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Pratt & Whitney R-4360 Valve Train Development
by Kimble D. McCutcheon
Published 30 Jan 2018; Revised 1 Feb 2018

Pratt & Whitney R-4360 Cylinder Layout

R-4360 Cooling Airflow
During the early planning stage, R-4360 designers chose a cylinder layout that was a major departure from prior art. Instead of staggering the cylinder rows or placing them inline, as had been done in previous engines, the designers chose to spiral them around the crankcase and implement ducted side-to-side cooling airflow instead of the fore-to-aft airflow that had been used in most prior air-cooled radials. Another design departure was that the cylinder intake ports were located on the cylinder top, and the exhaust port on the side facing diagonally aft. These innovations were intended to achieve better cylinder cooling by increasing cooling fin area and getting the intake and exhaust plumbing out of the cooling airflow path to the extent possible. Airflow and cooling tests confirmed this to be a viable design. One final departure was the rocker box orientation. Until the R-4360 most engine cylinders had been built with both intake and exhaust push rods either in front or behind the cylinder; the R-4360 cylinder had its intake rocker box and pushrod on the cylinder front and its exhaust rocker box and pushrod on the cylinder rear. This arrangement required a fifth cam ring along with its attendant drive and lubrication complication, so designers must have decided its advantages outweighed its disadvantages. But there was an unintended consequence – the long rocker box "ears" were more flexible than with previous engines, and this caused heretofore unseen cylinder failure modes. The following is a two-part story of the ideas, techniques, tests and people that solved this problem.


Introduction – The Test Engineers

Most of what we know about R-4360 valve gear development comes from a handful of reports authored by test engineers C. Gordon Beckwith, W.D. Carlson, and Robert E. "Bob" Gorton.

Beckwith came to Pratt & Whitney during the summer of 1939 before his senior year in college and worked in the stock room delivering parts to the engine assembly department. He returned the next summer as a degreed engineer and took a position as a test engineer. He would later lead the very successful JT8D development program.

Gorton got in on the ground floor of the Pratt & Whitney R-2800 vibration problems. While in college, he had a summer job at Pratt & Whitney, but needed support to complete his Master's degree. Gorton did something that was unprecedented for the time – he convinced Pratt & Whitney to finance his Master's study in vibration, and in return, agreed to a work-study program. Pratt & Whitney got its first engineer with actual college training in vibration issues. The relationship was destined to be long and fruitful. Gorton’s diligent testing and instrumentation contributed greatly to getting all of Pratt & Whitney’s reciprocating engines developed. He and his vibration group invented new types of instrumentation to meet the challenge of each new problem. When jet engines arrived, Gorton continued to develop innovative approaches to instrumentation of turbine wheels and other gas turbine components.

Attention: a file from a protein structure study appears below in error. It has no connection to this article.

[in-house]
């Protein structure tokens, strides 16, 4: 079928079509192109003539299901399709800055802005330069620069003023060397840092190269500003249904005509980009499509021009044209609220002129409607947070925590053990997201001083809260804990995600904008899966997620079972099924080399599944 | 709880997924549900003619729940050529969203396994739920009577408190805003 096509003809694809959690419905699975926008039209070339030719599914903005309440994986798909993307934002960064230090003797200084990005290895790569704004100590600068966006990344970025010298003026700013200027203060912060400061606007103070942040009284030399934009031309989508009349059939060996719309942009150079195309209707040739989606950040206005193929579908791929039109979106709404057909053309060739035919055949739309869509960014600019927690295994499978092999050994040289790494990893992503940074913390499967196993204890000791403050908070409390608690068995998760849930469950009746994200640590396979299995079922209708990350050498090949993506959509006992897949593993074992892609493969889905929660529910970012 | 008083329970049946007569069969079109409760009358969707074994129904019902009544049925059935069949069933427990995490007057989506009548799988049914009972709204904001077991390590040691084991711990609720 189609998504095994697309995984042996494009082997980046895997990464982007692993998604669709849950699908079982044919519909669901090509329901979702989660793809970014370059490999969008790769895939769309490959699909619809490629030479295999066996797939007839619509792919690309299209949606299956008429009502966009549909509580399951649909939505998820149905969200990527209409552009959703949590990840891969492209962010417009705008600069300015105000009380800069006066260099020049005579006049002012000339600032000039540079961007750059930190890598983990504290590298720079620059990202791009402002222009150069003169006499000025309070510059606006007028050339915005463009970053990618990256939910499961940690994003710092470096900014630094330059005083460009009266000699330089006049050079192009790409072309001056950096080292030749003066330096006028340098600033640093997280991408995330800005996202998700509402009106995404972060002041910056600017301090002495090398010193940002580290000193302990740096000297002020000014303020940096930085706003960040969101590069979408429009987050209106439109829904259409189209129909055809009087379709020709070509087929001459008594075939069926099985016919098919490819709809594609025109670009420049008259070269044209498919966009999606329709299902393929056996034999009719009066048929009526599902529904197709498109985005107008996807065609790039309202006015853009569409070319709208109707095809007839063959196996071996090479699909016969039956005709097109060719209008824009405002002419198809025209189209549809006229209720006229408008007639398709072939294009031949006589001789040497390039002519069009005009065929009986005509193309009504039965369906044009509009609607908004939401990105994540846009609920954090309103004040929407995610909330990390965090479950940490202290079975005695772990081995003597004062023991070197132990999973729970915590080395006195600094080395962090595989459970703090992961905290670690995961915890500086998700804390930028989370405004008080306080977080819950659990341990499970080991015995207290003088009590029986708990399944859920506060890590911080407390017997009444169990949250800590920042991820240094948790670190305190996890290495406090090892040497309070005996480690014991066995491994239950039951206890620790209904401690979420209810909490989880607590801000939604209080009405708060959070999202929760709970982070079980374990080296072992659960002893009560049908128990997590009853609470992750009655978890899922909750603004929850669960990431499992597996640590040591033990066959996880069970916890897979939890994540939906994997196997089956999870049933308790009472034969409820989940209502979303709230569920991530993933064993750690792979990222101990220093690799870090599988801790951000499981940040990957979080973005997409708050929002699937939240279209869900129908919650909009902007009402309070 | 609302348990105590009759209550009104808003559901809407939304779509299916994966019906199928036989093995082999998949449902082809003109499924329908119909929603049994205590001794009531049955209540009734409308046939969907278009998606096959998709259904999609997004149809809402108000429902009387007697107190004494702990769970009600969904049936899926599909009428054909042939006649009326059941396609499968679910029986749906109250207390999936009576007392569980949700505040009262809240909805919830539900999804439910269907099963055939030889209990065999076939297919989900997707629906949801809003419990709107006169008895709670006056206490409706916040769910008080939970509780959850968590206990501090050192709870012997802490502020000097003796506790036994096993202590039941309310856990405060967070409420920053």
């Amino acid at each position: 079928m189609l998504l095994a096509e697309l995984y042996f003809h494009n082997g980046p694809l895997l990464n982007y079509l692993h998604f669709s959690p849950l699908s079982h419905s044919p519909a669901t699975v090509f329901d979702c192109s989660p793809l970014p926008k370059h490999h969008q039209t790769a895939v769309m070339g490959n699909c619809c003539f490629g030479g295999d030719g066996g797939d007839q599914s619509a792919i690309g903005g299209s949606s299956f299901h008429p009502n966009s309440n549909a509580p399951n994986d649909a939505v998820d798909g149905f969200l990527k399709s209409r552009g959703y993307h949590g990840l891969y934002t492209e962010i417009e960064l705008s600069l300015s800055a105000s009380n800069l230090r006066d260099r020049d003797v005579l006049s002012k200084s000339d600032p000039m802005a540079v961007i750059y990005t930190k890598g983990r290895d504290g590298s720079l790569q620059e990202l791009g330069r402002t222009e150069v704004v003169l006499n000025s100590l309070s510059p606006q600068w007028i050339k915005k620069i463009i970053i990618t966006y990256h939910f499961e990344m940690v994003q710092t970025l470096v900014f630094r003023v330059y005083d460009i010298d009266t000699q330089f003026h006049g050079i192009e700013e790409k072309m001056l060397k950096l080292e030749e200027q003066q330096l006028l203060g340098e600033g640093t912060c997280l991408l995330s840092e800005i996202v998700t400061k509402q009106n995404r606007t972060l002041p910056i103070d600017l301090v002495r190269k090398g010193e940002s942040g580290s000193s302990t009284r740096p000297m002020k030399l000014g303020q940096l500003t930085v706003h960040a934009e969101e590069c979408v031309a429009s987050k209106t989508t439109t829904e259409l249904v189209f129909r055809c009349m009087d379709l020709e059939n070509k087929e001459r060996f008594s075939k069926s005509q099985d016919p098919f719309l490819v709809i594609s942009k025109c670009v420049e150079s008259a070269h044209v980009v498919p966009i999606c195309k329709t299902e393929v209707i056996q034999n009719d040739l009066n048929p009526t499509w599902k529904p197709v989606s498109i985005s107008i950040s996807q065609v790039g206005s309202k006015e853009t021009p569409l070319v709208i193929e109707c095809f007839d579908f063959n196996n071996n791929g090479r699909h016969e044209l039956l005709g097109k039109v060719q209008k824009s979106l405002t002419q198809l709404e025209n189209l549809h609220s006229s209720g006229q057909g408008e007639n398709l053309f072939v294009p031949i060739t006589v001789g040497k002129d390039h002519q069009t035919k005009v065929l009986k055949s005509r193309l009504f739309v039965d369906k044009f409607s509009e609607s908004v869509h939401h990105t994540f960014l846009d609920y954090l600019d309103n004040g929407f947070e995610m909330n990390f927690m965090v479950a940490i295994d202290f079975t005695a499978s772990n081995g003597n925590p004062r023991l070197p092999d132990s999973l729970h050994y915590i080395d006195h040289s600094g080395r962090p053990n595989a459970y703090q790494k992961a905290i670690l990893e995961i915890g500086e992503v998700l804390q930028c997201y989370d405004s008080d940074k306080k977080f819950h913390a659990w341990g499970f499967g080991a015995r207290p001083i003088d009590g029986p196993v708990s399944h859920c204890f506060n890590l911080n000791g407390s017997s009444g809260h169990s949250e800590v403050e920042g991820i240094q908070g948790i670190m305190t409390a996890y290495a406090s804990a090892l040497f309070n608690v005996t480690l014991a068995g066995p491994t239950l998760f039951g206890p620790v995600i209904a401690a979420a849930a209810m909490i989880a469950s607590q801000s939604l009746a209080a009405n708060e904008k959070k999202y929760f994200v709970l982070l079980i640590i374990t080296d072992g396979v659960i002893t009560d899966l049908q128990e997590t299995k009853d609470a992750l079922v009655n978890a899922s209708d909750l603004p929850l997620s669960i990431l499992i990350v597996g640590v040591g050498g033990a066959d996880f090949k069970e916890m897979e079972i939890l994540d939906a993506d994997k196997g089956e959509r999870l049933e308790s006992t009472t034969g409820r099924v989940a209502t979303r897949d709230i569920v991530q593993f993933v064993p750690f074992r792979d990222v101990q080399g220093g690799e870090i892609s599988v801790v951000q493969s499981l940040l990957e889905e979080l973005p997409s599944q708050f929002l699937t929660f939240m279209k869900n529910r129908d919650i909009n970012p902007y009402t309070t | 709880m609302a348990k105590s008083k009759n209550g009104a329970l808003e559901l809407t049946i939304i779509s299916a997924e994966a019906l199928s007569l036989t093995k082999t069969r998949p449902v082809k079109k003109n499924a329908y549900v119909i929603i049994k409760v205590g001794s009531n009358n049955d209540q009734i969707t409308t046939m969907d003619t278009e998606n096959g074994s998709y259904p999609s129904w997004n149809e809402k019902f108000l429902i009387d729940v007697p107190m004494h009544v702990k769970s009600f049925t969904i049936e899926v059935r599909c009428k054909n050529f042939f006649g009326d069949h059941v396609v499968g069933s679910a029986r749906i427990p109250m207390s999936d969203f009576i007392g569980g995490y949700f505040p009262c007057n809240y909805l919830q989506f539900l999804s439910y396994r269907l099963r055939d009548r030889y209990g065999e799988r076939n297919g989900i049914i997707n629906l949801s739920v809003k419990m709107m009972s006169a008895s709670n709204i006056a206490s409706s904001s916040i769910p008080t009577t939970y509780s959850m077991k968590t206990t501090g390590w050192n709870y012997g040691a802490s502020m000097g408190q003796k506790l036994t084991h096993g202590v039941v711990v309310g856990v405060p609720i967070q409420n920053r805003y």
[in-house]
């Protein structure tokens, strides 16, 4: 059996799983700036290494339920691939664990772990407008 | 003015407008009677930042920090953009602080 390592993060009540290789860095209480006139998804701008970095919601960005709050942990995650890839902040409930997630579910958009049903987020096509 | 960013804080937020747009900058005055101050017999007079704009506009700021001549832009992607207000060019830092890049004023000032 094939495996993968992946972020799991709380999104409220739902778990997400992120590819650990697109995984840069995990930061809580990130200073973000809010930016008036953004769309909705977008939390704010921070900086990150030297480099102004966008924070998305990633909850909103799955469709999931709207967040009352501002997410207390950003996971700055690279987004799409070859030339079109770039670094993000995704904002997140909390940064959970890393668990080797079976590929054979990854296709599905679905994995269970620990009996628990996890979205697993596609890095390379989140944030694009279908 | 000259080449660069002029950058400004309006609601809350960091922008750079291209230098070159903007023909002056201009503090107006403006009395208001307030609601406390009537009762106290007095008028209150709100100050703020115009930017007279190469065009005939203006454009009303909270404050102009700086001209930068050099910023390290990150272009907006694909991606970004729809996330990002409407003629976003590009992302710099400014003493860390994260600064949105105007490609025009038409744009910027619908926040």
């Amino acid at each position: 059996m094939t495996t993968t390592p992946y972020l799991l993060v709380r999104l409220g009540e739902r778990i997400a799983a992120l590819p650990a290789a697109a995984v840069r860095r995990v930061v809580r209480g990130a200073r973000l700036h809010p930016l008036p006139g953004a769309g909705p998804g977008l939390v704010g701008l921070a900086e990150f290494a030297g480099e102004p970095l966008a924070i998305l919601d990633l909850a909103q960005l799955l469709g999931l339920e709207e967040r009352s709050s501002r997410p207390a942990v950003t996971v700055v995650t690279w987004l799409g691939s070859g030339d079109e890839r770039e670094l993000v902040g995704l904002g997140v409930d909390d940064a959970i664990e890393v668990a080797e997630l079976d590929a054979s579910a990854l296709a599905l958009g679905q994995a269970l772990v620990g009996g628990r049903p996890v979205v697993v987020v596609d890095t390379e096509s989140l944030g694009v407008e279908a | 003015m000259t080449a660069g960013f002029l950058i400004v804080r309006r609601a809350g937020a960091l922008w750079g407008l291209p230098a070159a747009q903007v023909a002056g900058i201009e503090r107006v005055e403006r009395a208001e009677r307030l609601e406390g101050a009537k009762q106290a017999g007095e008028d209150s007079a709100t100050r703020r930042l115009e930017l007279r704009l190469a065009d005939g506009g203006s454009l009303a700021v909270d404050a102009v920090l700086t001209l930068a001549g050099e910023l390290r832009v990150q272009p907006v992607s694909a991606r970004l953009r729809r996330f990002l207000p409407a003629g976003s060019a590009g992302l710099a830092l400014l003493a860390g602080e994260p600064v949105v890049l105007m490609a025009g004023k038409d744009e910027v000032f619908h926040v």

Gorton's and Beckwith’s stories are typical of the many bright and innovative test engineers with abiding interests in aircraft propulsion who brought engines like the R-4360 to life.


In September 2010 Bob Wahlgren, an R-4360 enthusiast and AEHS Member, sent specifications for the R-4360-59B, which was used in the Boeing C-97. We were very pleased to receive these because they included details we had not seen before, including valve clearance and timing. I remember thinking at the time that the exhaust valve timing looked strange, but proceeded to add the information to the AEHS website R-4360 page. Please see

In the years that followed, several website readers again sporadically questioned the exhaust valve timing, but after conferring with Bob and receiving assurances they had come from maintenance manuals of sound provenance, I assured the readers that, as far as we could tell, the values were correct. The issue again surfaced in July 2017 when William Hoddinott, another AEHS Member, sent an email questioning the specifications, leading me to again revisit the issue. According to the data, the exhaust valve opened at 135° before bottom center (BBC), or only 45° after top center (ATC) and closed at 79° ATC, for a duration of 394°!. This made no sense. When the valve presumably opened, the combusting charge was only about 30° past its pressure peak, and not only was the charge still burning, but it had hardly expanded at all and would impose enormous heat and pressure on the exhaust valve, making it very hard to cool and difficult to open. The R-4360 development engineers were probably interested in having the exhaust valve open at about 40° BBC (early) and close at about 40° ATC (late), for a duration of about 280°. I asked myself, "How can the specs be correct and the engine still perform properly?"

I exchanged several emails with Bob and the two of us came up with the idea that published specifications reflected cam timing, not valve timing. I recalled that R-4360 valve gear development had been especially troublesome because of flexibility in the engine components associated with valve motion. Could these early exhaust valve opening specifications be indicative of a scheme using long opening and closing cam ramps to address this flexibility? I also recalled that I had several Pratt & Whitney R-4360 (also called the X-Wasp) development reports on this subject, summaries of which follow.



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